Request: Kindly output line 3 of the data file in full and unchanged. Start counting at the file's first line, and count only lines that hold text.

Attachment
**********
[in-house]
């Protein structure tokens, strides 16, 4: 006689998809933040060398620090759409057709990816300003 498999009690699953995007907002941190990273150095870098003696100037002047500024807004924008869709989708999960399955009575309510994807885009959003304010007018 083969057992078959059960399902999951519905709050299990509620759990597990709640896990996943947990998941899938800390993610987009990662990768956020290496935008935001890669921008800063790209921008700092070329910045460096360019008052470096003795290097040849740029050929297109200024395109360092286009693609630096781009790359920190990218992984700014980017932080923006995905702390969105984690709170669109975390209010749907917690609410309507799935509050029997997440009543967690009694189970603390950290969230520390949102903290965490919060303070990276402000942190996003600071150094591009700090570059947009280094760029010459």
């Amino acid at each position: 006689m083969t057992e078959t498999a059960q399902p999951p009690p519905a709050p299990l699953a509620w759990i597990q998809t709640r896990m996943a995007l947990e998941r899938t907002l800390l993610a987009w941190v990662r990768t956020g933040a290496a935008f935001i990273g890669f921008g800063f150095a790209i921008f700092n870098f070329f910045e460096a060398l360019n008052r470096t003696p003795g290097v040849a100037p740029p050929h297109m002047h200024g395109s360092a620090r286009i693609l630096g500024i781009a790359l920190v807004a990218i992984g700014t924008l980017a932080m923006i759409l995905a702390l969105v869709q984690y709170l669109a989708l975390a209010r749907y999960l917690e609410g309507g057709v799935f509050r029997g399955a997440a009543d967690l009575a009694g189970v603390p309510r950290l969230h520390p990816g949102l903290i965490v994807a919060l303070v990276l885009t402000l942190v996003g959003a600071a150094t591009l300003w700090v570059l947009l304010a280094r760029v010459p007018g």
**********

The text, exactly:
């Amino acid at each position: 006689m083969t057992e078959t498999a059960q399902p999951p009690p519905a709050p299990l699953a509620w759990i597990q998809t709640r896990m996943a995007l947990e998941r899938t907002l800390l993610a987009w941190v990662r990768t956020g933040a290496a935008f935001i990273g890669f921008g800063f150095a790209i921008f700092n870098f070329f910045e460096a060398l360019n008052r470096t003696p003795g290097v040849a100037p740029p050929h297109m002047h200024g395109s360092a620090r286009i693609l630096g500024i781009a790359l920190v807004a990218i992984g700014t924008l980017a932080m923006i759409l995905a702390l969105v869709q984690y709170l669109a989708l975390a209010r749907y999960l917690e609410g309507g057709v799935f509050r029997g399955a997440a009543d967690l009575a009694g189970v603390p309510r950290l969230h520390p990816g949102l903290i965490v994807a919060l303070v990276l885009t402000l942190v996003g959003a600071a150094t591009l300003w700090v570059l947009l304010a280094r760029v010459p007018g």